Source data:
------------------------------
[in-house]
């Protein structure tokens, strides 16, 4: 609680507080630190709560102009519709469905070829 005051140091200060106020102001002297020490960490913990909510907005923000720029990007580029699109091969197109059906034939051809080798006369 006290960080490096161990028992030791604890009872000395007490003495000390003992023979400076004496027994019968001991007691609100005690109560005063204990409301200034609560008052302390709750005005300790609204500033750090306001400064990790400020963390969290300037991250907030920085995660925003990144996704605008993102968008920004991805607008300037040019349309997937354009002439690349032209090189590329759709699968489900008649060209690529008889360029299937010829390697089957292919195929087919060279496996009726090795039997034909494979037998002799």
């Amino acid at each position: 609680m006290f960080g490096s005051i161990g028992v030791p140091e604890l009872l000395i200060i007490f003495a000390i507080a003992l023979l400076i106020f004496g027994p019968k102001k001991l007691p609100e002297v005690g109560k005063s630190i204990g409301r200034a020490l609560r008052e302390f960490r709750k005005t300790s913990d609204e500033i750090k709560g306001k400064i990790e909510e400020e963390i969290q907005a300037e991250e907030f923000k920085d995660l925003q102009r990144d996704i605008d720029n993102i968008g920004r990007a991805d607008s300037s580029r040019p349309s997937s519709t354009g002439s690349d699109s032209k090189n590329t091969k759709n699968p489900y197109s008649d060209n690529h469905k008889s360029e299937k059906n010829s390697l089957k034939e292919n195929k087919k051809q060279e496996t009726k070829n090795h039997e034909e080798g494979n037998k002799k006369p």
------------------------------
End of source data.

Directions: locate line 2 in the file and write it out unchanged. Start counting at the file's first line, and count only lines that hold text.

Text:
């Protein structure tokens, strides 16, 4: 609680507080630190709560102009519709469905070829 005051140091200060106020102001002297020490960490913990909510907005923000720029990007580029699109091969197109059906034939051809080798006369 006290960080490096161990028992030791604890009872000395007490003495000390003992023979400076004496027994019968001991007691609100005690109560005063204990409301200034609560008052302390709750005005300790609204500033750090306001400064990790400020963390969290300037991250907030920085995660925003990144996704605008993102968008920004991805607008300037040019349309997937354009002439690349032209090189590329759709699968489900008649060209690529008889360029299937010829390697089957292919195929087919060279496996009726090795039997034909494979037998002799």